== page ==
Ultracold dipoles are under control
May 10, 2010 1 comment
Physicists in the US have created an ultracold gas of molecules with "adjustable" dipole moments. The experiment, which is the first to study the effect of long-range dipole interactions in an ultracold gas, could lead to new ways of using trapped molecules to simulate quantum effects that occur in solids
Ultracold gases make ideal "quantum simulators" because some of the interactions between the component atoms or molecules can be "tuned" by adjusting the applied magnetic and laser fields that keep the particles in place. While physicists have been successful at dialling up short-range interactions between atoms and molecules, simulating long-range interactions – such as those between charged particles – has proven more difficult.
Earlier this year Jun Ye and colleagues at the National Institute of Standards and Technology (NIST) in Colorado and Maryland cooled potassium-rubidium (KRb) molecules to see how they react chemically to form Rb2 and K2. By doing so, they were able to observe how the initial quantum states of the molecules affect reaction rates – something that cannot be observed at room temperature.
Now, the same NIST team has turned its attention to the long-range electric-dipole interaction between the molecules – and how it affects the reaction rate. As in their previous experiment, the team created ultracold KRb molecules by cooling a mixture of potassium and rubidium atoms to just a few hundred nanokelvin and then exposing them to a magnetic field gradient. This binds the atoms together, with the bond being further strengthened by exposing the atoms to laser light.
If there is no applied electric field, the molecules have no electric dipole moment. A pair of molecules will therefore only react if they can tunnel through an energy barrier that arises because the particles are fermions, having non-integer spin. The result is a relatively low reaction rate.
But if a small electric field is applied to the gas, the molecules acquire electric dipole moments that all point in the same direction along the field. So when two molecules collide, they feel a dipole-dipole interaction that depends on the relative orientation of the collision and the electric field.
If the collision occurs along the direction of field, the positive end of one dipole collides with the negative end of the other (a head-to-tail collision) and the force is attractive. However, if the collision is perpendicular to the field, the force is repulsive.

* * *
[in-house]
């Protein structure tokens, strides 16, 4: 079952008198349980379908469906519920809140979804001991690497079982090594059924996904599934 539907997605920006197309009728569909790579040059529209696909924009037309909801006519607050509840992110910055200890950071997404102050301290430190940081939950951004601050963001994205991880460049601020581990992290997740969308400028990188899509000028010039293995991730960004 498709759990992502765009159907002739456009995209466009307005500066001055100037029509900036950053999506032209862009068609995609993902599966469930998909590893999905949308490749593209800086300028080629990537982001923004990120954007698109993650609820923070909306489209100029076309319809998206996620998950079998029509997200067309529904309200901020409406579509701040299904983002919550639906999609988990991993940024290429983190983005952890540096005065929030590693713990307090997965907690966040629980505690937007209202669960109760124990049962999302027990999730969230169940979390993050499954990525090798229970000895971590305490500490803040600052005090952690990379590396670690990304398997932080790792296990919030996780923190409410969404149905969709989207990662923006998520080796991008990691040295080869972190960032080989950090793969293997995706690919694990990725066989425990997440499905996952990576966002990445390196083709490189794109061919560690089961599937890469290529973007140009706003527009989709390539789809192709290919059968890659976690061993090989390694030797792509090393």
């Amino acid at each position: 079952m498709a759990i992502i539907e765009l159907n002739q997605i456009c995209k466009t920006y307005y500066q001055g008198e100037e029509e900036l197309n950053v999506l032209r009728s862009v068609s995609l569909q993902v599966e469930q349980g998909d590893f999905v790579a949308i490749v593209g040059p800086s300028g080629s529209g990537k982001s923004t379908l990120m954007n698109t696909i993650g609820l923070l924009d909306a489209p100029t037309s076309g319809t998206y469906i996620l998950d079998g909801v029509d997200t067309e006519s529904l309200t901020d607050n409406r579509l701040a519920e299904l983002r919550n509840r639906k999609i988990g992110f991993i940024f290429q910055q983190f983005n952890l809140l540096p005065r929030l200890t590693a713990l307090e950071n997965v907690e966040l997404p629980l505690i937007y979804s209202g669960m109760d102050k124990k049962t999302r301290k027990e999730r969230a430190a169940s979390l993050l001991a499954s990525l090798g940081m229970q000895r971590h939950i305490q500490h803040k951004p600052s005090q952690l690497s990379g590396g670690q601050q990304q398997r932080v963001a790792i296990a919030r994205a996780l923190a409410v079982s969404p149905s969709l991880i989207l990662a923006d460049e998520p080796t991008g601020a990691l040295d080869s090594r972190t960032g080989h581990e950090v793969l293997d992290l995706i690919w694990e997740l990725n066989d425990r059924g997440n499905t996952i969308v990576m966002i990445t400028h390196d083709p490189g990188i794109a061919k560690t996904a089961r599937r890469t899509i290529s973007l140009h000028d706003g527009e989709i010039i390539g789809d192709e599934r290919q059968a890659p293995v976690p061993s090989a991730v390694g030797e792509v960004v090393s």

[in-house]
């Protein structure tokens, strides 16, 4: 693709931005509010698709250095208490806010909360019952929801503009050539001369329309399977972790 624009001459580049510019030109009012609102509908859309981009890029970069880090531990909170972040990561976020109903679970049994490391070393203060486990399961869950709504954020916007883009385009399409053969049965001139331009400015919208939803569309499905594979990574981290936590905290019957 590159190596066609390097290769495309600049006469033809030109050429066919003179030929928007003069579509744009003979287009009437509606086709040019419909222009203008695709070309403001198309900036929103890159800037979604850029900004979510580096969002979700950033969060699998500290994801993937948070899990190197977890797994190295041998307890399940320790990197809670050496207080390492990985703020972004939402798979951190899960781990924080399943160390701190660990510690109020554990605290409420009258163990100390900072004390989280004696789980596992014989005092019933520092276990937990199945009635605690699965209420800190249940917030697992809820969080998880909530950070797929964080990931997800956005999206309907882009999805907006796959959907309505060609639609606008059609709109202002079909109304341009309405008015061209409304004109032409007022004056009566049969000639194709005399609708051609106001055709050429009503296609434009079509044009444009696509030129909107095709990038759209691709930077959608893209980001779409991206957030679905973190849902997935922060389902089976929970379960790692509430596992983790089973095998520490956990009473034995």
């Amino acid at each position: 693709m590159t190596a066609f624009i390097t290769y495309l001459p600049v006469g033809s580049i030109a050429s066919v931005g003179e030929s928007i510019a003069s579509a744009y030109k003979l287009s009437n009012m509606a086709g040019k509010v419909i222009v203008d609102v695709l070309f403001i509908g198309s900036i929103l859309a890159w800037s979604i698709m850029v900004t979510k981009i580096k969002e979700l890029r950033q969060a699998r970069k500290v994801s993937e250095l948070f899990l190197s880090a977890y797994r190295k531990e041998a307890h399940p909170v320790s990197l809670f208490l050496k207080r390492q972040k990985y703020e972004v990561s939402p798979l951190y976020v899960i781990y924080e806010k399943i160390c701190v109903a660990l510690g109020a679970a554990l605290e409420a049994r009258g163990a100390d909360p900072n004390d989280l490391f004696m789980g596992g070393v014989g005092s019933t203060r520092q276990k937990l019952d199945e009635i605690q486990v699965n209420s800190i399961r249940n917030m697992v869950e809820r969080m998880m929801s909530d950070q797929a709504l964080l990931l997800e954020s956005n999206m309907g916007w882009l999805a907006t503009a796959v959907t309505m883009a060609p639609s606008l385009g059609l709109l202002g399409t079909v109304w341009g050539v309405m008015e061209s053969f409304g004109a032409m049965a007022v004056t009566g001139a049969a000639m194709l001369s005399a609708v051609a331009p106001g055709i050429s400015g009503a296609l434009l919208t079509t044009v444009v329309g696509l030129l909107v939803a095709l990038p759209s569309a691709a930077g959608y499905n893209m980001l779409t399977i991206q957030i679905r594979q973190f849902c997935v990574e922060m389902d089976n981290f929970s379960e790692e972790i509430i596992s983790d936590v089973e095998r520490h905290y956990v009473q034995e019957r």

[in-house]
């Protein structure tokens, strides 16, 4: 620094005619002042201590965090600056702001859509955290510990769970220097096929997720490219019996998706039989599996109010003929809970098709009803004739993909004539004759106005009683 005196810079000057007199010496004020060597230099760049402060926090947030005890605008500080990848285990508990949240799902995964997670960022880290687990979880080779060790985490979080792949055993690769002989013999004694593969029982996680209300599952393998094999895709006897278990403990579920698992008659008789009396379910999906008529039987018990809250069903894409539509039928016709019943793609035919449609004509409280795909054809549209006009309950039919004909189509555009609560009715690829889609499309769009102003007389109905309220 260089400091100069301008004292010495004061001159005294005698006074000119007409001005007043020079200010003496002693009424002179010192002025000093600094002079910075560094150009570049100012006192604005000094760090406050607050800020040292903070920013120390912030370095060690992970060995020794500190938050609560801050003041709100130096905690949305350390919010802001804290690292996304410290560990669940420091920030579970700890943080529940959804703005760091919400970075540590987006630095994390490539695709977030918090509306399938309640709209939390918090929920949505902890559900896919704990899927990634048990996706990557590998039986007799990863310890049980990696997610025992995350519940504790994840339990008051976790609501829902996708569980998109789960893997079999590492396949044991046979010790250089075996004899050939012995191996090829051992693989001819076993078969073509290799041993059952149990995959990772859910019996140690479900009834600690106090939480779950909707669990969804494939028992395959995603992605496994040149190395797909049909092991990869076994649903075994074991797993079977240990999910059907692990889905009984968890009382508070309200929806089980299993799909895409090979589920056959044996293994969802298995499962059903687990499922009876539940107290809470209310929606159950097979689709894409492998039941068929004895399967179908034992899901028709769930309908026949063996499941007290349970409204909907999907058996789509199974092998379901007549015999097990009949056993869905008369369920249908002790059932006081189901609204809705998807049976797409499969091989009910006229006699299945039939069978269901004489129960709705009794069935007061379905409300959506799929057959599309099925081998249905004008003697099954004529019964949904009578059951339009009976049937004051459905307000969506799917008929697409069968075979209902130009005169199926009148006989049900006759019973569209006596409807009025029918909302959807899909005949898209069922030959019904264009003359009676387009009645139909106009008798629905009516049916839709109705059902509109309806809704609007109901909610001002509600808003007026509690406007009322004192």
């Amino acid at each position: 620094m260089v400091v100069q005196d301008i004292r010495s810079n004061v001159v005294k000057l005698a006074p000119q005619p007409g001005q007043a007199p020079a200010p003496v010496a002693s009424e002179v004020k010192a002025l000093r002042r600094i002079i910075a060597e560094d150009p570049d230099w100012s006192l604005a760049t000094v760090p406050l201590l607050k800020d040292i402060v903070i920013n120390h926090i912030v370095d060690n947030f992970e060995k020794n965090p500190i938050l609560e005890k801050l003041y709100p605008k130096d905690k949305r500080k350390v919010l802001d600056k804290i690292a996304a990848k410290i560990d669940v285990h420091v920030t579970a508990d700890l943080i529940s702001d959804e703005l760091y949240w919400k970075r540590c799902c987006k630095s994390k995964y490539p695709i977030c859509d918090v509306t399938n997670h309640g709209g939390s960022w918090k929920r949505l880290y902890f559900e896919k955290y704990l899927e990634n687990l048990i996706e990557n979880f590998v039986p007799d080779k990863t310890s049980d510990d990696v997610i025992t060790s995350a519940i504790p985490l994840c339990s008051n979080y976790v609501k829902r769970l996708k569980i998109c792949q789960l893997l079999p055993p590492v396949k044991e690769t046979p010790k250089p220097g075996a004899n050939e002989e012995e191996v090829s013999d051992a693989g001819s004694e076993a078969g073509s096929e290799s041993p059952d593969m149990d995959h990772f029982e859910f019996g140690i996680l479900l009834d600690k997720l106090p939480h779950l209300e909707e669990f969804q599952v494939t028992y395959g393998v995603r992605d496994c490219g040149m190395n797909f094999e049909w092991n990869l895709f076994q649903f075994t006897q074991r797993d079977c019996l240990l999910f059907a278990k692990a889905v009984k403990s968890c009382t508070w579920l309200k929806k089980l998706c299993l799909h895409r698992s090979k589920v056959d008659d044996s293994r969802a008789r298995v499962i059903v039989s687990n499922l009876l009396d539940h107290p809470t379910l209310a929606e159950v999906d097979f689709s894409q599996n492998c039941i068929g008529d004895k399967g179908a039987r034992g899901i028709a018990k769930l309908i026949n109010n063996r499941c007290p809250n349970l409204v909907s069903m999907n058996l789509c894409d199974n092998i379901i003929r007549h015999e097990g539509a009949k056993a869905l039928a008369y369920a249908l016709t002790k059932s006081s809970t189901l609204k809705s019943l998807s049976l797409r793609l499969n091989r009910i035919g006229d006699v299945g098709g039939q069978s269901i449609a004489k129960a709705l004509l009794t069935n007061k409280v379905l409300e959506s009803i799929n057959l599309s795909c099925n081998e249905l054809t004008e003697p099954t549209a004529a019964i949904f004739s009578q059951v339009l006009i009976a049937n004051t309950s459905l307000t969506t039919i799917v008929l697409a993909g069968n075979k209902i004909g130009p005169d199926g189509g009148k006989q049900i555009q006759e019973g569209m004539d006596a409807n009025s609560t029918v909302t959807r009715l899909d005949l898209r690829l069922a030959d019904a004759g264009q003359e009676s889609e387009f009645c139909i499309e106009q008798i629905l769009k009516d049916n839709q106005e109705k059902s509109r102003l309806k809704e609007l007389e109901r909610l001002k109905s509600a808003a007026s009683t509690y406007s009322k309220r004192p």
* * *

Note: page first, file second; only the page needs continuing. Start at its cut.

The attractive force lowers the height of the tunnelling barrier, making it more likely that the molecules react. Even though the tunnelling barrier gets bigger for perpendicular collisions, the overall effect is to make the reaction go faster, which should lead to the gas warming up.
The temperature of the gas can be measured by switching off the magnetic trap and determining the rate at which the gas expands – the faster the rate the higher the temperature. By measuring the expansion rate in different directions, the team found that collisions are more likely to occur in a certain direction.
Ye and colleagues studied the dipole interaction by repeating the expansion measurements for a series of samples that were exposed to different electric fields of different strengths. They found that the reaction rate did not change significantly as the dipole moment was increased – until it reached a specific level, above which the reaction rate increased rapidly.
The results could help physicists to gain a better understanding of how to create long-lived ultracold dipolar gases. According to Ye, the importance of the head-to-tail interactions suggests that the lifetime of such gases could be boosted if they are confined to a 2D "pancake" so that head-to-tail collisions cannot occur. He said the team have already managed to suppress losses due to the dipole-dipole interaction.
About the author
Hamish Johnston is editor of physicsworld.com